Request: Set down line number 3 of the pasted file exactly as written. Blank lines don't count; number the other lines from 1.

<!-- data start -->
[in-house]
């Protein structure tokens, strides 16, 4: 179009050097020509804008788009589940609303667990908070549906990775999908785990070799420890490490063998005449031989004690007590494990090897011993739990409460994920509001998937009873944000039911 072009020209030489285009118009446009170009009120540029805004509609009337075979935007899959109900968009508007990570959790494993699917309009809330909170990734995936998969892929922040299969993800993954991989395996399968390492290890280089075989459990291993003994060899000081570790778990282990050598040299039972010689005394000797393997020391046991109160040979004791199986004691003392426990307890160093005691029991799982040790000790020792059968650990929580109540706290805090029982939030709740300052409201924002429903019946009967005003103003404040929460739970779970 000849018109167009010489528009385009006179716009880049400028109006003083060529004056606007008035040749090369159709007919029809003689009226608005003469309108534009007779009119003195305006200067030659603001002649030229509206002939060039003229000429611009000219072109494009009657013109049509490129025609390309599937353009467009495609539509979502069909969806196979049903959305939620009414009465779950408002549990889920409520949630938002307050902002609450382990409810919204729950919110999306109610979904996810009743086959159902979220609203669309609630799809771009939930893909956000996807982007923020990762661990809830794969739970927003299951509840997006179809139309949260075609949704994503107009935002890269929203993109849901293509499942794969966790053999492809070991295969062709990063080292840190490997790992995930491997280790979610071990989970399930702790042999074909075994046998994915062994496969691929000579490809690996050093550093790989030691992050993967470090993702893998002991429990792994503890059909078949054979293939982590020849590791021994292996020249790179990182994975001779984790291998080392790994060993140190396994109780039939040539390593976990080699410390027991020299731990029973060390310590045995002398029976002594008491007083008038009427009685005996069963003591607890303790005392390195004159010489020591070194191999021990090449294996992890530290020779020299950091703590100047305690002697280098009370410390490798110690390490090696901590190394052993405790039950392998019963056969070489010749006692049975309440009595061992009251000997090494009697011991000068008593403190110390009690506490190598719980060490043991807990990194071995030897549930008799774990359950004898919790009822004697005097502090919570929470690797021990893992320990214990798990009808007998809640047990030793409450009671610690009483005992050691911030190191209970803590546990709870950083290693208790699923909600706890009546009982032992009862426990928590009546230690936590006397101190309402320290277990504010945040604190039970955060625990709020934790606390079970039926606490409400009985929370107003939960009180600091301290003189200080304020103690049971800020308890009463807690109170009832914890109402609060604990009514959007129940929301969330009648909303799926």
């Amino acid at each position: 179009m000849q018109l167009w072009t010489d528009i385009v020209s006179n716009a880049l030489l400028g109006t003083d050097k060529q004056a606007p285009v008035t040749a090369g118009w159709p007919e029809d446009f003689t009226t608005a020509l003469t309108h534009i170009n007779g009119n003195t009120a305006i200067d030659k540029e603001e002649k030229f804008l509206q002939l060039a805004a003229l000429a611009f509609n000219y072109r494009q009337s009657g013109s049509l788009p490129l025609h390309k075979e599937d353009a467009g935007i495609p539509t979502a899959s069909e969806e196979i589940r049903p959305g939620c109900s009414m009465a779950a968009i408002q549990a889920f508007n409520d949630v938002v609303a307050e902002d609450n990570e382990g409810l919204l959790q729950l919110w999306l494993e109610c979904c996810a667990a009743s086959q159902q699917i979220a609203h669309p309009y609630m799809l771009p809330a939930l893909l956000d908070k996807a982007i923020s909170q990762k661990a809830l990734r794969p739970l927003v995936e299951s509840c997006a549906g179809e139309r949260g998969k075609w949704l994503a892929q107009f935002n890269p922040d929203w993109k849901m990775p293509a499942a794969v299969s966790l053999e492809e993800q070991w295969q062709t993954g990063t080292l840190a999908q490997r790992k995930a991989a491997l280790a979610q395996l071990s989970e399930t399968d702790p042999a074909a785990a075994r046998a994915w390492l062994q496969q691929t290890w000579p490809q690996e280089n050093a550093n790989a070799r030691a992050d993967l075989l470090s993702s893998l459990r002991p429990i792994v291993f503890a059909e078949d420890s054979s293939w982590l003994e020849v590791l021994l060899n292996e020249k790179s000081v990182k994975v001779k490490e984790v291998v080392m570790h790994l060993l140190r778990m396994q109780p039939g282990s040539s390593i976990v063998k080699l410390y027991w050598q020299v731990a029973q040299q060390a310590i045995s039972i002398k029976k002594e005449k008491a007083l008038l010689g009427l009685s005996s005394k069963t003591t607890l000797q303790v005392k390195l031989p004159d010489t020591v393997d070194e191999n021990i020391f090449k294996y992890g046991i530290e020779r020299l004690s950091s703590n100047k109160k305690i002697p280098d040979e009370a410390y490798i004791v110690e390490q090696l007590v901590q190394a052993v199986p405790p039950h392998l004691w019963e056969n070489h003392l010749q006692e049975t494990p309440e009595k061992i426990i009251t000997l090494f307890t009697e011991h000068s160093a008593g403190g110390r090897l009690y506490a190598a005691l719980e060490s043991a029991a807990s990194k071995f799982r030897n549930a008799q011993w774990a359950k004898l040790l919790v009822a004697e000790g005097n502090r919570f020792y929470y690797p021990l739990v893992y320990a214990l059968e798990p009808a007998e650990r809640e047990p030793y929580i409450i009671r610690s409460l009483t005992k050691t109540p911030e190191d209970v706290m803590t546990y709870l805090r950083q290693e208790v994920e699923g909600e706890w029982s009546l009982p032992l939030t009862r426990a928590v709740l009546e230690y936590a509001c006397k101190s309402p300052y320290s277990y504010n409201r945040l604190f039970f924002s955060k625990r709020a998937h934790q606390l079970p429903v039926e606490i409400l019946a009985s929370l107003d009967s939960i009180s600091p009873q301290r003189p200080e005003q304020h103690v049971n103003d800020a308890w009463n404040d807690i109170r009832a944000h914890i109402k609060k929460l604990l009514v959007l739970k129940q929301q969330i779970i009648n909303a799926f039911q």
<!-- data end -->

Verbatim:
């Amino acid at each position: 179009m000849q018109l167009w072009t010489d528009i385009v020209s006179n716009a880049l030489l400028g109006t003083d050097k060529q004056a606007p285009v008035t040749a090369g118009w159709p007919e029809d446009f003689t009226t608005a020509l003469t309108h534009i170009n007779g009119n003195t009120a305006i200067d030659k540029e603001e002649k030229f804008l509206q002939l060039a805004a003229l000429a611009f509609n000219y072109r494009q009337s009657g013109s049509l788009p490129l025609h390309k075979e599937d353009a467009g935007i495609p539509t979502a899959s069909e969806e196979i589940r049903p959305g939620c109900s009414m009465a779950a968009i408002q549990a889920f508007n409520d949630v938002v609303a307050e902002d609450n990570e382990g409810l919204l959790q729950l919110w999306l494993e109610c979904c996810a667990a009743s086959q159902q699917i979220a609203h669309p309009y609630m799809l771009p809330a939930l893909l956000d908070k996807a982007i923020s909170q990762k661990a809830l990734r794969p739970l927003v995936e299951s509840c997006a549906g179809e139309r949260g998969k075609w949704l994503a892929q107009f935002n890269p922040d929203w993109k849901m990775p293509a499942a794969v299969s966790l053999e492809e993800q070991w295969q062709t993954g990063t080292l840190a999908q490997r790992k995930a991989a491997l280790a979610q395996l071990s989970e399930t399968d702790p042999a074909a785990a075994r046998a994915w390492l062994q496969q691929t290890w000579p490809q690996e280089n050093a550093n790989a070799r030691a992050d993967l075989l470090s993702s893998l459990r002991p429990i792994v291993f503890a059909e078949d420890s054979s293939w982590l003994e020849v590791l021994l060899n292996e020249k790179s000081v990182k994975v001779k490490e984790v291998v080392m570790h790994l060993l140190r778990m396994q109780p039939g282990s040539s390593i976990v063998k080699l410390y027991w050598q020299v731990a029973q040299q060390a310590i045995s039972i002398k029976k002594e005449k008491a007083l008038l010689g009427l009685s005996s005394k069963t003591t607890l000797q303790v005392k390195l031989p004159d010489t020591v393997d070194e191999n021990i020391f090449k294996y992890g046991i530290e020779r020299l004690s950091s703590n100047k109160k305690i002697p280098d040979e009370a410390y490798i004791v110690e390490q090696l007590v901590q190394a052993v199986p405790p039950h392998l004691w019963e056969n070489h003392l010749q006692e049975t494990p309440e009595k061992i426990i009251t000997l090494f307890t009697e011991h000068s160093a008593g403190g110390r090897l009690y506490a190598a005691l719980e060490s043991a029991a807990s990194k071995f799982r030897n549930a008799q011993w774990a359950k004898l040790l919790v009822a004697e000790g005097n502090r919570f020792y929470y690797p021990l739990v893992y320990a214990l059968e798990p009808a007998e650990r809640e047990p030793y929580i409450i009671r610690s409460l009483t005992k050691t109540p911030e190191d209970v706290m803590t546990y709870l805090r950083q290693e208790v994920e699923g909600e706890w029982s009546l009982p032992l939030t009862r426990a928590v709740l009546e230690y936590a509001c006397k101190s309402p300052y320290s277990y504010n409201r945040l604190f039970f924002s955060k625990r709020a998937h934790q606390l079970p429903v039926e606490i409400l019946a009985s929370l107003d009967s939960i009180s600091p009873q301290r003189p200080e005003q304020h103690v049971n103003d800020a308890w009463n404040d807690i109170r009832a944000h914890i109402k609060k929460l604990l009514v959007l739970k129940q929301q969330i779970i009648n909303a799926f039911q």